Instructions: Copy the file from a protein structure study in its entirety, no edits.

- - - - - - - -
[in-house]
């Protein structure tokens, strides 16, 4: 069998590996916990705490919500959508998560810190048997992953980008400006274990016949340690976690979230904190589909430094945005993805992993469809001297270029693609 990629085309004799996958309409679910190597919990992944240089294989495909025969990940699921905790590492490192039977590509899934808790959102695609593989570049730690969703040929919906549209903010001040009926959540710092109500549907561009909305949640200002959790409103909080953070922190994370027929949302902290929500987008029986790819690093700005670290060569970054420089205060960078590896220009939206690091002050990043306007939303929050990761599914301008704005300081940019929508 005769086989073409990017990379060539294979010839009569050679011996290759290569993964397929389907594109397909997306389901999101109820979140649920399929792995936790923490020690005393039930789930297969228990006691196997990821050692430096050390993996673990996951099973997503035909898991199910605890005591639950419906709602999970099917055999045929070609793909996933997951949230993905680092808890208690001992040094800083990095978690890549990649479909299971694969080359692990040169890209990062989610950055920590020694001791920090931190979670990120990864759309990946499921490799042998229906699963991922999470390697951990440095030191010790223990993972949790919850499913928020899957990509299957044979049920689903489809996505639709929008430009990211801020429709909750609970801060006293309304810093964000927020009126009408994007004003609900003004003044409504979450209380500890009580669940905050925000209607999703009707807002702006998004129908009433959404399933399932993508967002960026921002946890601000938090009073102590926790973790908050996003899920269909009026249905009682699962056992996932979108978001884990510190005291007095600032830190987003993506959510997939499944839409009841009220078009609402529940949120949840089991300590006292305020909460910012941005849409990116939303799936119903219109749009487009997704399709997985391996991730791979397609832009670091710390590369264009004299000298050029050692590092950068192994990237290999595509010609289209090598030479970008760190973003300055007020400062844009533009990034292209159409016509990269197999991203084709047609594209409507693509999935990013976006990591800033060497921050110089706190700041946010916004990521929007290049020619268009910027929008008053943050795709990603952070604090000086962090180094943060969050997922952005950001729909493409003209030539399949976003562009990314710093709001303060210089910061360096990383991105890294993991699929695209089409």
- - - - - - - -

[in-house]
């Protein structure tokens, strides 16, 4: 069998590996916990705490919500959508998560810190048997992953980008400006274990016949340690976690979230904190589909430094945005993805992993469809001297270029693609 990629085309004799996958309409679910190597919990992944240089294989495909025969990940699921905790590492490192039977590509899934808790959102695609593989570049730690969703040929919906549209903010001040009926959540710092109500549907561009909305949640200002959790409103909080953070922190994370027929949302902290929500987008029986790819690093700005670290060569970054420089205060960078590896220009939206690091002050990043306007939303929050990761599914301008704005300081940019929508 005769086989073409990017990379060539294979010839009569050679011996290759290569993964397929389907594109397909997306389901999101109820979140649920399929792995936790923490020690005393039930789930297969228990006691196997990821050692430096050390993996673990996951099973997503035909898991199910605890005591639950419906709602999970099917055999045929070609793909996933997951949230993905680092808890208690001992040094800083990095978690890549990649479909299971694969080359692990040169890209990062989610950055920590020694001791920090931190979670990120990864759309990946499921490799042998229906699963991922999470390697951990440095030191010790223990993972949790919850499913928020899957990509299957044979049920689903489809996505639709929008430009990211801020429709909750609970801060006293309304810093964000927020009126009408994007004003609900003004003044409504979450209380500890009580669940905050925000209607999703009707807002702006998004129908009433959404399933399932993508967002960026921002946890601000938090009073102590926790973790908050996003899920269909009026249905009682699962056992996932979108978001884990510190005291007095600032830190987003993506959510997939499944839409009841009220078009609402529940949120949840089991300590006292305020909460910012941005849409990116939303799936119903219109749009487009997704399709997985391996991730791979397609832009670091710390590369264009004299000298050029050692590092950068192994990237290999595509010609289209090598030479970008760190973003300055007020400062844009533009990034292209159409016509990269197999991203084709047609594209409507693509999935990013976006990591800033060497921050110089706190700041946010916004990521929007290049020619268009910027929008008053943050795709990603952070604090000086962090180094943060969050997922952005950001729909493409003209030539399949976003562009990314710093709001303060210089910061360096990383991105890294993991699929695209089409």